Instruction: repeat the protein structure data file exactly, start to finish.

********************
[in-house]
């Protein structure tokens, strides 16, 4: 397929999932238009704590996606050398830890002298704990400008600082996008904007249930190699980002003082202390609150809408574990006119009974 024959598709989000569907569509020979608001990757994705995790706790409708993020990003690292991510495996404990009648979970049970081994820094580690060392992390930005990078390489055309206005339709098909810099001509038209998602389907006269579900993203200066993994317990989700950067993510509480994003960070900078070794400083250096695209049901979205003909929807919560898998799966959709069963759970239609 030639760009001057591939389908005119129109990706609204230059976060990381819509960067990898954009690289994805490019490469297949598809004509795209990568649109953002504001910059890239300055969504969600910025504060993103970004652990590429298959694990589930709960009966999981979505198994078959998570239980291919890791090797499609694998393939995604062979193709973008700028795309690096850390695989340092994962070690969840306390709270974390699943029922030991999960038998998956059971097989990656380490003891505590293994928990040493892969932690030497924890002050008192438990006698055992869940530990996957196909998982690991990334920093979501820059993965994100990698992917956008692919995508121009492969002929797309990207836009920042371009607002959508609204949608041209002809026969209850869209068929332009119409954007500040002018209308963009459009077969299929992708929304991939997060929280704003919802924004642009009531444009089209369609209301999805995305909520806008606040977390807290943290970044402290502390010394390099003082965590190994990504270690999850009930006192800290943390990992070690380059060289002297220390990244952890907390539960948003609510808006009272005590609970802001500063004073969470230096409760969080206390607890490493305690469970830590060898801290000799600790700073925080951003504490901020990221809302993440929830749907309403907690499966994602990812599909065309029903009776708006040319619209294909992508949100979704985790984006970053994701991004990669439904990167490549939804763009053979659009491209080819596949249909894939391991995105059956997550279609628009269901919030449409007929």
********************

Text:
[in-house]
């Protein structure tokens, strides 16, 4: 397929999932238009704590996606050398830890002298704990400008600082996008904007249930190699980002003082202390609150809408574990006119009974 024959598709989000569907569509020979608001990757994705995790706790409708993020990003690292991510495996404990009648979970049970081994820094580690060392992390930005990078390489055309206005339709098909810099001509038209998602389907006269579900993203200066993994317990989700950067993510509480994003960070900078070794400083250096695209049901979205003909929807919560898998799966959709069963759970239609 030639760009001057591939389908005119129109990706609204230059976060990381819509960067990898954009690289994805490019490469297949598809004509795209990568649109953002504001910059890239300055969504969600910025504060993103970004652990590429298959694990589930709960009966999981979505198994078959998570239980291919890791090797499609694998393939995604062979193709973008700028795309690096850390695989340092994962070690969840306390709270974390699943029922030991999960038998998956059971097989990656380490003891505590293994928990040493892969932690030497924890002050008192438990006698055992869940530990996957196909998982690991990334920093979501820059993965994100990698992917956008692919995508121009492969002929797309990207836009920042371009607002959508609204949608041209002809026969209850869209068929332009119409954007500040002018209308963009459009077969299929992708929304991939997060929280704003919802924004642009009531444009089209369609209301999805995305909520806008606040977390807290943290970044402290502390010394390099003082965590190994990504270690999850009930006192800290943390990992070690380059060289002297220390990244952890907390539960948003609510808006009272005590609970802001500063004073969470230096409760969080206390607890490493305690469970830590060898801290000799600790700073925080951003504490901020990221809302993440929830749907309403907690499966994602990812599909065309029903009776708006040319619209294909992508949100979704985790984006970053994701991004990669439904990167490549939804763009053979659009491209080819596949249909894939391991995105059956997550279609628009269901919030449409007929």